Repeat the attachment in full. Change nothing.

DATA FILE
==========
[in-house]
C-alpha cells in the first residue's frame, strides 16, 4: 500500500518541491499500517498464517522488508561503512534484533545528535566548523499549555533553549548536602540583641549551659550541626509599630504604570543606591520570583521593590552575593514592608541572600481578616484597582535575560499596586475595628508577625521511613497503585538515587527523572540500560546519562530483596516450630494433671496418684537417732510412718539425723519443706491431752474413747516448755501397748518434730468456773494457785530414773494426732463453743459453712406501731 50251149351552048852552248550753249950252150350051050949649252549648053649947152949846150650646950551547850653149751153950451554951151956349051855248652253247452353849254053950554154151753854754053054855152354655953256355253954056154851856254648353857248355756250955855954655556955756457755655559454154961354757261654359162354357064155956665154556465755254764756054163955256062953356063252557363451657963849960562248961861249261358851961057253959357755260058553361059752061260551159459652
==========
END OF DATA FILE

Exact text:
[in-house]
C-alpha cells in the first residue's frame, strides 16, 4: 500500500518541491499500517498464517522488508561503512534484533545528535566548523499549555533553549548536602540583641549551659550541626509599630504604570543606591520570583521593590552575593514592608541572600481578616484597582535575560499596586475595628508577625521511613497503585538515587527523572540500560546519562530483596516450630494433671496418684537417732510412718539425723519443706491431752474413747516448755501397748518434730468456773494457785530414773494426732463453743459453712406501731 50251149351552048852552248550753249950252150350051050949649252549648053649947152949846150650646950551547850653149751153950451554951151956349051855248652253247452353849254053950554154151753854754053054855152354655953256355253954056154851856254648353857248355756250955855954655556955756457755655559454154961354757261654359162354357064155956665154556465755254764756054163955256062953356063252557363451657963849960562248961861249261358851961057253959357755260058553361059752061260551159459652